Megalomaniac Winery – The Gloves Are Off


If there’s one thing that is consistently brought-up when talking about the John Howard Cellars of Distinction’s Megalomaniac wines it’s the marketing. In particular it’s the labels that get most of the attention. So it is appropriate that over a weekend in mid-November Tanya Scholes was at the winery to sign copies of her book The Art and Design of Contemporary Wine Labels. For Scholes, who worked in advertising and design, the key criteria for selection of labels in her coffee table style book is that the labels “had to speak to me”. To do that the labels had go beyond cutting edge design and slick marketing to the human element behind the wines. Over the course of the four years it took to research and write Scholes says winery staff and designers alike shared intimate stories behind wines and labels.

Niagara wineries that are included in the book are Five Rows Craft Wine of Lowrey Vineyards, Southbrook’s 2006 Poetica Cabernet Merlot label and John Howard Cellars of Distinction for the Megalomaniac line of labels. Scholes book isn’t the first time the Megalomaniac line of wines have been recognised. The labels from Vancouver design firm Brandever have won Best in Show for label design at the prestigious San Francisco International Wine Competition in 2007. Cheeky touches like Narcissist Riesling written backwards so it appears right-reading in the mirror act not only as interactive wordplay but also play off of the grape’s reputation to transparently reflect the sense of place and vintage. But no matter how clever the label, marketing only buys an initial try. The wines have to please the palate or customers don’t come back.

The crux of the event was a tasting held at various tables in the winery, which if you’ve never been is essentially an underground barrel cellar that was carved out of the Vinemount Ridge limestone. When you arrive atop the dirt road that snakes its way amongst the estates 55 acres of vines you’re greeted with a stone arch, iron gates and two large wood doors. The tables, which represented rounds to mimic the boxing theme of the event and the now sold out 2007 Frank Cabernet Franc label had the entire   Megalomaniac portfolio open for tasting. In between wines attendees could nibble on fresh thin slices of the Pingue Prosciutto made in St. David’s. There was also spread of cheeses including a rich creamy Charlton Chevre from Northern Ontario producer Thornloe.

In addition to his Megalomaniac wines, Howard was pouring futures tasting of 2009 wines from select Bordeaux properties in Pomerol and Saint-Émilion. These are Right Bank communes,named so because they are on the right side of the natural split caused by the Gironde River. Although Bordeaux wines are almost always blends and the composition varies, Right Bank reds tend to be predominately Merlot in the blend rather than the Cabernet Sauvignon heavy Left Bank wines.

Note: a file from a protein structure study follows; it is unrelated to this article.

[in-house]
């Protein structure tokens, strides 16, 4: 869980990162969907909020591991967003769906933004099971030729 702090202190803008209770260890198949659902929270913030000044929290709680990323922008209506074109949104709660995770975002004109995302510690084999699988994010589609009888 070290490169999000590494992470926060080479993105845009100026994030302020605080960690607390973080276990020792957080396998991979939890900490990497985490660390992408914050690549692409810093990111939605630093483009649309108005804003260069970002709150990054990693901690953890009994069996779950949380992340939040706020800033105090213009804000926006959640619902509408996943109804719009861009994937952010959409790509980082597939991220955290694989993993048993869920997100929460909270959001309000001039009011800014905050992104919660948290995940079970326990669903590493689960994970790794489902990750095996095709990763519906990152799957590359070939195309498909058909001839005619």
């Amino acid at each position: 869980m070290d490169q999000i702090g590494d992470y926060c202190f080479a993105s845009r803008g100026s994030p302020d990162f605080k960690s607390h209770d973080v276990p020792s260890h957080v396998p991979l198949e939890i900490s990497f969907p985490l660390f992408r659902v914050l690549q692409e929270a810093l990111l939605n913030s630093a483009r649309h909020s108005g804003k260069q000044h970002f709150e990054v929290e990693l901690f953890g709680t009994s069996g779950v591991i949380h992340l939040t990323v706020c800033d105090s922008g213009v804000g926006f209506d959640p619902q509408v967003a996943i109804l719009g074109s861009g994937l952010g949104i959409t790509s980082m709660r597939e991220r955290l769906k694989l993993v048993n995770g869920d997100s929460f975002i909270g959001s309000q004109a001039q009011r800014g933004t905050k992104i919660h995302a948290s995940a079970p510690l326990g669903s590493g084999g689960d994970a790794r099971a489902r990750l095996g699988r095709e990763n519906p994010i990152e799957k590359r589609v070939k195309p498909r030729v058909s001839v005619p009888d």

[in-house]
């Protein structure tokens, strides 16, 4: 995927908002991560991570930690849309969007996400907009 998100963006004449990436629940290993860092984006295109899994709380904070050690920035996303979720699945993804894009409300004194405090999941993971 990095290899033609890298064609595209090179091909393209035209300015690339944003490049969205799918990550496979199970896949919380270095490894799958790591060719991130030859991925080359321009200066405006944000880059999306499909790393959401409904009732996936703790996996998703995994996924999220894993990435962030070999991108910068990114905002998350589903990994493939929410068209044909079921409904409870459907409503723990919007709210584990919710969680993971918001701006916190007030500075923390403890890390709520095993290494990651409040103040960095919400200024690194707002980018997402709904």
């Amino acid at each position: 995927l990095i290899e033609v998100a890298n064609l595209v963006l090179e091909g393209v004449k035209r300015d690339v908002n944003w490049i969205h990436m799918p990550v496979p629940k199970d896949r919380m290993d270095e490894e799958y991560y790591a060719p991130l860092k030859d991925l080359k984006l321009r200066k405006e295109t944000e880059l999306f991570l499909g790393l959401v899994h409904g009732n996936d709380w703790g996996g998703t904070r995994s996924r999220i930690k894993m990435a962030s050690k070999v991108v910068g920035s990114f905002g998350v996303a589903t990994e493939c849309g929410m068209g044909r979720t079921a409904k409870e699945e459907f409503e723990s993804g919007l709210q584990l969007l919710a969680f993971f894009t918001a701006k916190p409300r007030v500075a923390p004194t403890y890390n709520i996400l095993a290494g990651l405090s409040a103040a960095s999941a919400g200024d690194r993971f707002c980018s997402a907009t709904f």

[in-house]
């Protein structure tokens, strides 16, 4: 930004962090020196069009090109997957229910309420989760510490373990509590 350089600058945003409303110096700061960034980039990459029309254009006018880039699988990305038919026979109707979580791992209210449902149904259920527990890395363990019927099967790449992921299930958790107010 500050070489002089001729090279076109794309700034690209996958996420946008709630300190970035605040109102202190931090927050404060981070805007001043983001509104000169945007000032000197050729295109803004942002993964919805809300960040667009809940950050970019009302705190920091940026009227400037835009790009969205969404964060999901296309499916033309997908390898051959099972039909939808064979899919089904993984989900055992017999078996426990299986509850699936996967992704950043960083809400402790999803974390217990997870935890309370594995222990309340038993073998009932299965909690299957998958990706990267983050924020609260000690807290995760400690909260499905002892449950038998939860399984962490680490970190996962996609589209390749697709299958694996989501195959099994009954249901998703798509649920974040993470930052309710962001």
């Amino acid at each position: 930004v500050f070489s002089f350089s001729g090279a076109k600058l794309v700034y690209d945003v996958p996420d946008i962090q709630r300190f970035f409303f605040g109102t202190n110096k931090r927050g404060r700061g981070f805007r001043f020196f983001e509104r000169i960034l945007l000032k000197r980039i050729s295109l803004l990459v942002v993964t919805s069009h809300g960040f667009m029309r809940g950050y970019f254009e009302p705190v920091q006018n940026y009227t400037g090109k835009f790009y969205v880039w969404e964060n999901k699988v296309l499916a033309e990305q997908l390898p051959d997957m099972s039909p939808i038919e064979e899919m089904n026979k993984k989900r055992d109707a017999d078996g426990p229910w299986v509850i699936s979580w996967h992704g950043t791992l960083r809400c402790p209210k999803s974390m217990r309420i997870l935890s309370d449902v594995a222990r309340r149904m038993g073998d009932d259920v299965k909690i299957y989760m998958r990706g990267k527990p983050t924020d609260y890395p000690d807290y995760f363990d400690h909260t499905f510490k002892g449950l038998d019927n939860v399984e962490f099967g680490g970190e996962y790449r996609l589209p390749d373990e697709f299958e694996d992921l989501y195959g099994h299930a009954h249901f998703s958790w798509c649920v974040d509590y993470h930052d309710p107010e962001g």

Of particular interest was Le Conseiller made by Jean-Philippe Janoueix, who is a partner of Howard in Chateau Haut-Pontet located in Saint-Émilion. Available for order through the LCBO’s Vintages  at $60 for a minimum three bottle lot this Bordeaux featuring rich blueberry and clay notes is nicely balanced and is a great buy for those who want a Bordeaux from what has been critically described as potentially the greatest vintage from that region ever. The slightly more complex Pomerol Bordeaux La Croix St-Georges also from Jean-Philippe Janoueix stood out with notes of dark ripe plums and a hint of chocolate and spice. At $237 for the three bottle lot it’s a bit more of an investment but the great thing about futures is you’re only required to pay half the money up front when the LCBO accepts the order and the remainder when the wines arrive in 2012. Once those wines hit shelves in two years the price will likely increase significantly from those prices.

Vineyard manager Duarte Oliveira points out that Howard and Megalomaniac don’t see any money from any potential orders as a result of this futures tasting of Bordeaux wines, which during that weekend would have been passed on to the LCBO to process and complete. The tasting was more about giving the public an opportunity to sample good Merlot-based Bordeaux blends from a great vintage, he says.

The 2008 version of the Megalomaniac Big Mouth Merlot was also being poured at the event. Sourced from estate fruit in the cool wet 2008 vintage, Oliveira says he thinned a little more fruit than normal to maintain vine balance and healthy fruit over the long season resulting in a yield of 1.8 tons per acre. Violet and herbal aromas dominate the nose. There’s almost herbal and bell pepper flavours along with blueberry fruit on the palate. It’s certainly not a Merlot for those who favour the lush ripe black fruits that came with Bordeaux variety wines in Ontario’s 2007 vintage. But this wine is still a little tight and it would be interesting to see how it develops for fans of cool climate wines.